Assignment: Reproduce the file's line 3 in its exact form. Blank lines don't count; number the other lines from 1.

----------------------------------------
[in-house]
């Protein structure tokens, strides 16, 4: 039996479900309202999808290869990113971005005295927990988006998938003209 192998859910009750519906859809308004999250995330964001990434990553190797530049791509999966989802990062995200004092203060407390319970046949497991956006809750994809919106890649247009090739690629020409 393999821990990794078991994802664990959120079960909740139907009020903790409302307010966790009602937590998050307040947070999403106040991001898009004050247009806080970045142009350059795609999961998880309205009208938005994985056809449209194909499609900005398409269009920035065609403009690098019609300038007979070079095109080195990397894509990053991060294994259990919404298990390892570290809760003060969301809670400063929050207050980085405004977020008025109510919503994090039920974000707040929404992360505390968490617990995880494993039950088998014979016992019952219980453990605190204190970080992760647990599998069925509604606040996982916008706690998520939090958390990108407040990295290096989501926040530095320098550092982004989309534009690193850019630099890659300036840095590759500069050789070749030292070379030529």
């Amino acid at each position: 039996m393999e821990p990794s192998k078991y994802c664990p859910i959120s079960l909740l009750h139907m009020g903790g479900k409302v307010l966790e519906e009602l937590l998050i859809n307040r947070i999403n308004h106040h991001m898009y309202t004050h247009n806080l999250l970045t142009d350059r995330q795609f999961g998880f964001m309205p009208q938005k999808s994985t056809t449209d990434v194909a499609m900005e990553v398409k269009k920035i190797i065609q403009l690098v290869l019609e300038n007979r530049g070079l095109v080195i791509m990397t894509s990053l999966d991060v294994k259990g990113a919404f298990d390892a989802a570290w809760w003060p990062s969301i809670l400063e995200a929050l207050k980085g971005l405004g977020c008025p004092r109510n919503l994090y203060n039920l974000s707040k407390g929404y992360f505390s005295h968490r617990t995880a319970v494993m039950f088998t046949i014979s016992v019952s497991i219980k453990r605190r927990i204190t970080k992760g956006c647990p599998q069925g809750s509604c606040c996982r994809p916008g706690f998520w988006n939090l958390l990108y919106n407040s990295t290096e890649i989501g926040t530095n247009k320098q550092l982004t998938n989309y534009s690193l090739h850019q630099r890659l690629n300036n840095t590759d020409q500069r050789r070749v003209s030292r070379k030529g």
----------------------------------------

């Amino acid at each position: 039996m393999e821990p990794s192998k078991y994802c664990p859910i959120s079960l909740l009750h139907m009020g903790g479900k409302v307010l966790e519906e009602l937590l998050i859809n307040r947070i999403n308004h106040h991001m898009y309202t004050h247009n806080l999250l970045t142009d350059r995330q795609f999961g998880f964001m309205p009208q938005k999808s994985t056809t449209d990434v194909a499609m900005e990553v398409k269009k920035i190797i065609q403009l690098v290869l019609e300038n007979r530049g070079l095109v080195i791509m990397t894509s990053l999966d991060v294994k259990g990113a919404f298990d390892a989802a570290w809760w003060p990062s969301i809670l400063e995200a929050l207050k980085g971005l405004g977020c008025p004092r109510n919503l994090y203060n039920l974000s707040k407390g929404y992360f505390s005295h968490r617990t995880a319970v494993m039950f088998t046949i014979s016992v019952s497991i219980k453990r605190r927990i204190t970080k992760g956006c647990p599998q069925g809750s509604c606040c996982r994809p916008g706690f998520w988006n939090l958390l990108y919106n407040s990295t290096e890649i989501g926040t530095n247009k320098q550092l982004t998938n989309y534009s690193l090739h850019q630099r890659l690629n300036n840095t590759d020409q500069r050789r070749v003209s030292r070379k030529g």